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A Deeper Dive: The Scientific Study of the Plate Tectonics History of the World

November 5, 7:00 pm - 8:00 pm

We have reached our seating capacity for this event. If you are unable to attend the lecture in person, you can watch a live broadcast from the Library’s Facebook page or via livestream.com.

 

This course will be held in the Regnier Center, Room 101 D, at
Johnson County Community College, 12345 College Blvd., Overland Park, Kansas 66210.
Classes will meet from 7:00 p.m. to 8:00 p.m. on November 5, 12, and 19.

 

About Deeper Dive Courses

The Library’s Deeper Dive programs are three-part courses that take in-depth looks into important science topics. The small class settings are ideal for audience interaction with expert faculty members. The course is free and open to the public. Registraton is for all three classes. Seating is limited.

Plate Tectonics Course Description

The geological discoveries and principles that reveal the plate-tectonic history of the earth are astonishing and head-spinningly complex. Throughout earth’s history, tectonic plates have skated over the globe and have been driven into massive collisions with one another by heat convection currents over a thousand miles deep. In those collisions, the rocks of the plates have been deformed, compressed, metamorphosed, eroded and deformed again and again. In this series of Deeper Dive talks, we will explore at a rather intense level some of the brilliant scientific tools used by geologists to understand the formation of the crust, the motions of plates, and the consequences of plate collisions. The foundation of the three individual discussions will be the three-billion-year-old rocks of northern Scotland, which preserve vivid, visible evidence of more collisions than almost anywhere else in the world.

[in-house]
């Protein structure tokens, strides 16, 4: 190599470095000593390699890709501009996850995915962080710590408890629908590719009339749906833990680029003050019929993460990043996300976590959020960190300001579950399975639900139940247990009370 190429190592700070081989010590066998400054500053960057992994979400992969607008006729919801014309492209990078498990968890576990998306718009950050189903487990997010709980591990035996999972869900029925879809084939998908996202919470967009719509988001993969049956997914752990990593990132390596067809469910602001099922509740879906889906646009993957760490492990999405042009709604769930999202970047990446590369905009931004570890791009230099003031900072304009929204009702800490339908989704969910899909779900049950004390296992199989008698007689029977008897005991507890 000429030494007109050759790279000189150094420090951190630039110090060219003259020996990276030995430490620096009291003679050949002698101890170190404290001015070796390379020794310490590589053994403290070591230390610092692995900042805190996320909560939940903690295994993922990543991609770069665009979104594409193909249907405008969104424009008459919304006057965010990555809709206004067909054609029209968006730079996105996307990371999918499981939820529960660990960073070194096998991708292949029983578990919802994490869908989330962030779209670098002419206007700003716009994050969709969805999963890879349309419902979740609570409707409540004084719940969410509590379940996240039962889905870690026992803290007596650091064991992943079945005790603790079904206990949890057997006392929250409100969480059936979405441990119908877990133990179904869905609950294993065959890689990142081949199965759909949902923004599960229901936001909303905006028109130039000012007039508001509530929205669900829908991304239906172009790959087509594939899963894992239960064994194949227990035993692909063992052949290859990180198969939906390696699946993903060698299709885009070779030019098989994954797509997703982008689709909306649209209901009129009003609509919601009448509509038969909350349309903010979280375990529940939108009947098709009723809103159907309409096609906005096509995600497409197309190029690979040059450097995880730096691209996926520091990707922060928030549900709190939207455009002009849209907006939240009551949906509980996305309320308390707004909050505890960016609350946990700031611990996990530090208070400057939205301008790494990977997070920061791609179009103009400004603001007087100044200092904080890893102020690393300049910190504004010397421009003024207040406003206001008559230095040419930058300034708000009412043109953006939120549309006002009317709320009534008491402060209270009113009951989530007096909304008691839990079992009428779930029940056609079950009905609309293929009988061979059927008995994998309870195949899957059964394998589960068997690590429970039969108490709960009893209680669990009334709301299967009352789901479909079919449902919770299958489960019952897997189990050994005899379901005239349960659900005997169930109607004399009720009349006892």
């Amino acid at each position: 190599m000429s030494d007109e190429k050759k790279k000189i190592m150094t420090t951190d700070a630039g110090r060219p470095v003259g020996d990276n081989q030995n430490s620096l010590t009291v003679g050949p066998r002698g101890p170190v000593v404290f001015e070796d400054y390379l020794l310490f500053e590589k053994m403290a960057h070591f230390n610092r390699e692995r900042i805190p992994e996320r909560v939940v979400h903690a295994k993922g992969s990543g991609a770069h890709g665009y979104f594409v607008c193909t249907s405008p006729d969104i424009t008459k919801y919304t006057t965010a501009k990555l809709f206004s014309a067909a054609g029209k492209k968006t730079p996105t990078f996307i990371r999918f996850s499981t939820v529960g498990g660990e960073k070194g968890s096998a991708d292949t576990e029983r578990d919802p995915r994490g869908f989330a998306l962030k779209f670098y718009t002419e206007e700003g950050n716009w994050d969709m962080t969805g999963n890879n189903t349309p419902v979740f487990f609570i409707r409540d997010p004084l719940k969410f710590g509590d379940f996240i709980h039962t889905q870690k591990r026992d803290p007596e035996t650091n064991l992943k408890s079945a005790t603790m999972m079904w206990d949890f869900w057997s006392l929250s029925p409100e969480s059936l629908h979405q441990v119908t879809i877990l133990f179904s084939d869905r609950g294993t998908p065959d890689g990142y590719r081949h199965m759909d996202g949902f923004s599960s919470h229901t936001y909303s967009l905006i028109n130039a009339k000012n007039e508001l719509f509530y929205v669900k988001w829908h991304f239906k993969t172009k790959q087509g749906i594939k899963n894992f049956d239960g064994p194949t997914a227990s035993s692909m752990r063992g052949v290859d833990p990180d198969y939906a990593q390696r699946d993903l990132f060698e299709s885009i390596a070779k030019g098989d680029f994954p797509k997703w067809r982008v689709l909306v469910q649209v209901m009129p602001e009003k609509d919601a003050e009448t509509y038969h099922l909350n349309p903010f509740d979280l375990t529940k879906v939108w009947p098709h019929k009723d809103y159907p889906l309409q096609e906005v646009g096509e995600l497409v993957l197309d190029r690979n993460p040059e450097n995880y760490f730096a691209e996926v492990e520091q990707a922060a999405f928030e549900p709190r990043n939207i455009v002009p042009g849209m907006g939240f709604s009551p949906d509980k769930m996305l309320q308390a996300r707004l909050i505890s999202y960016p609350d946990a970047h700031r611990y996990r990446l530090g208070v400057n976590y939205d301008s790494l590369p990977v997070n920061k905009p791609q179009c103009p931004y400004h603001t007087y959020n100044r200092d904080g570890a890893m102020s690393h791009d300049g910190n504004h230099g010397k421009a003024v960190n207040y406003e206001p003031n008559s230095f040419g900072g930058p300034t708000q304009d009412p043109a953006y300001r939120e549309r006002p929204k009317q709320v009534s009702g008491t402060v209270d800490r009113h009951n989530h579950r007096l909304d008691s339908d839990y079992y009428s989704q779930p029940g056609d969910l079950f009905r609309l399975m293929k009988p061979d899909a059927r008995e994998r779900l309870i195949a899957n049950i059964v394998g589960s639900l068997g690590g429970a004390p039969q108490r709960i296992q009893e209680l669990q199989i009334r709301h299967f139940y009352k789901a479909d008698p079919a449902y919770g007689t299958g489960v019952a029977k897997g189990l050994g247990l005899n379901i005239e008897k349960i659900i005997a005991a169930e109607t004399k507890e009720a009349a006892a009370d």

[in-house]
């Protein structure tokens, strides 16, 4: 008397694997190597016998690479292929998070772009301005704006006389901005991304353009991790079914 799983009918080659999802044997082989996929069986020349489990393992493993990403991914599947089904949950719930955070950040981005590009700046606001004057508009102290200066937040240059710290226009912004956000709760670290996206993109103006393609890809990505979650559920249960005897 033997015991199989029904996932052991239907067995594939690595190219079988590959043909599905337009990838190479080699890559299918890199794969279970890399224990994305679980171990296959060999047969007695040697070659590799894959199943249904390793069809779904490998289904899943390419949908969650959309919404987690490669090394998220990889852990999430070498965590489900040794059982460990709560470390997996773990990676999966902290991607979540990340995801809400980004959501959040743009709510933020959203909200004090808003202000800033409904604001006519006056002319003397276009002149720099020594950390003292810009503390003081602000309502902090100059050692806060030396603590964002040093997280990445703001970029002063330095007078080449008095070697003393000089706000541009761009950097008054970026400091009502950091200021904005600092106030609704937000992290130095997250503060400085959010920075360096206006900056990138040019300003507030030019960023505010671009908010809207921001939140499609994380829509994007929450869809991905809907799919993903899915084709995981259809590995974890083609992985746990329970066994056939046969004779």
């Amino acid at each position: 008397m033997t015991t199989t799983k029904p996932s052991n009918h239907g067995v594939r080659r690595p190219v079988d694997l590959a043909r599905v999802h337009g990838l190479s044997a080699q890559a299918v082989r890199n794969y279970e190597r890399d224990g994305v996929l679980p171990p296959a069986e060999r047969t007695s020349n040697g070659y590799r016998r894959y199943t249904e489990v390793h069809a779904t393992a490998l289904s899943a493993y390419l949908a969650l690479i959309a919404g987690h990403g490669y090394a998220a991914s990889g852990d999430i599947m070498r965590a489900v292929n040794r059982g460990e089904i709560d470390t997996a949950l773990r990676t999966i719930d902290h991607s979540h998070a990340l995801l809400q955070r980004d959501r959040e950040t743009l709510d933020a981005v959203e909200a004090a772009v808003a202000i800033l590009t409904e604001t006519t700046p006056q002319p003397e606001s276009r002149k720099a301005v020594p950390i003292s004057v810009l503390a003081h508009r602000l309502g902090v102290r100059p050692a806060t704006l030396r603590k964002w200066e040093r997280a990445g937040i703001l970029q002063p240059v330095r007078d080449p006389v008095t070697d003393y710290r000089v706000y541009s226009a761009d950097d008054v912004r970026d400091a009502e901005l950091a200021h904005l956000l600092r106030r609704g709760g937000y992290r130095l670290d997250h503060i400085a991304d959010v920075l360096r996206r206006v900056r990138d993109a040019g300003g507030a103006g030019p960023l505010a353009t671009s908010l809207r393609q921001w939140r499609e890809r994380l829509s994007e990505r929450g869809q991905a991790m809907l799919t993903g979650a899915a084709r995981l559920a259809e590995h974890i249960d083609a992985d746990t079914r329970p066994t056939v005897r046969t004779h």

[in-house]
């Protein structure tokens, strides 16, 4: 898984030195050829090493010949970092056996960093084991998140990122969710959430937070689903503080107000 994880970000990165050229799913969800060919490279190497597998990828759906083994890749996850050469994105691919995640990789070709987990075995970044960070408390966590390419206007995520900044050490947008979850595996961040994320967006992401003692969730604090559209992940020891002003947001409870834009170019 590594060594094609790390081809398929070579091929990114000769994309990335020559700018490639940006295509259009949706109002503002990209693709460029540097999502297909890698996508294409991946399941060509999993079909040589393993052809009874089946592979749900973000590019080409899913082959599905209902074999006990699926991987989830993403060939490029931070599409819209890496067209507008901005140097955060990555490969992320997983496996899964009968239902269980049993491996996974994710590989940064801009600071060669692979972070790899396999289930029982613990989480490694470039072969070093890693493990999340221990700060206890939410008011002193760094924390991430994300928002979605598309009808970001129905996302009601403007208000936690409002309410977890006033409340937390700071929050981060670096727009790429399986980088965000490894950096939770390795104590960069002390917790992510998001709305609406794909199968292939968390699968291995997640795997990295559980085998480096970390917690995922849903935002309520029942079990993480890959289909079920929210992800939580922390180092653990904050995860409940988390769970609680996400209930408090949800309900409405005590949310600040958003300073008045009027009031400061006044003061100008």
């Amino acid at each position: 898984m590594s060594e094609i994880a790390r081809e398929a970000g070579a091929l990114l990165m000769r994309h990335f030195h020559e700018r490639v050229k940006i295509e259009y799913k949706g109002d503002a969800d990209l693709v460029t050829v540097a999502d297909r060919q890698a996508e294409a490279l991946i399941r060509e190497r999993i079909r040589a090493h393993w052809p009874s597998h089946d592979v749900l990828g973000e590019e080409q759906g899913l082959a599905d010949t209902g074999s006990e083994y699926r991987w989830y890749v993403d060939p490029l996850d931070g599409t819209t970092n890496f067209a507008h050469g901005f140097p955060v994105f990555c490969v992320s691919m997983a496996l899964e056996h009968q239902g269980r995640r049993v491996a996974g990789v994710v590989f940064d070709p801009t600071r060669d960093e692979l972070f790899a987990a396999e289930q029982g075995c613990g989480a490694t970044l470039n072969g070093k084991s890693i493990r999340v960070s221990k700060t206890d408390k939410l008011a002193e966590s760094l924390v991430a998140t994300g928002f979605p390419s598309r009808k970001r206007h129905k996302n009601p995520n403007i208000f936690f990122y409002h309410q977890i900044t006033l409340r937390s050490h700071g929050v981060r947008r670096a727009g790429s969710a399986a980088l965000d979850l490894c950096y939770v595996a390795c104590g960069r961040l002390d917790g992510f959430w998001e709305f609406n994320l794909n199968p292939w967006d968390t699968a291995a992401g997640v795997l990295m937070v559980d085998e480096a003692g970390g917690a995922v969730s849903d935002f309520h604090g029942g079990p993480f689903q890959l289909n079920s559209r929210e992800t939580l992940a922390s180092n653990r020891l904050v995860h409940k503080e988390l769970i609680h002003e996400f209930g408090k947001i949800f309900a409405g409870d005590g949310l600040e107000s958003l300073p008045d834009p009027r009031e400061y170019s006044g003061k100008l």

• November 5 – How Do We Know? The Geologic History of Northern Scotland at Three Billion Years Ago
    Watch a live broadcast from the Library’s Facebook page or via livestream.com.

    The first Deeper Dive session will focus on the earliest geologic history of the earth and of Northern Scotland in particular, by digging down into some of the scientific techniques that tell Scotland’s three-billion-year story. Incredible detective work with radioactive isotopes, phenomenal chemical trace-element studies of some quite-boring looking rocks, and beautiful studies of minerals that make up the rocks combine to tell how our earth first developed a crust.
  • November 12 – What Facts Do We Have?: The Geologic History of Northern Scotland Between One and Three Billion Years Ago
    Watch a live broadcast from the Library’s Facebook page or via livestream.com.

    The second session will cover the history of the middle two billion years in Northern Scotland, including the deductions based upon the scientific principles and techniques presented in the first Deep Dive. It will show that Scotland once hosted a part of one of the tallest mountain ranges in the world.  And it will show how we know how tall they were, based on data available in present-day rocks.
  • November 19 – What Can We Conclude?: The Recent Geologic History of Northern Scotland from One Billion Years Ago to the Present
    Watch a live broadcast from the Library’s Facebook page or via livestream.com.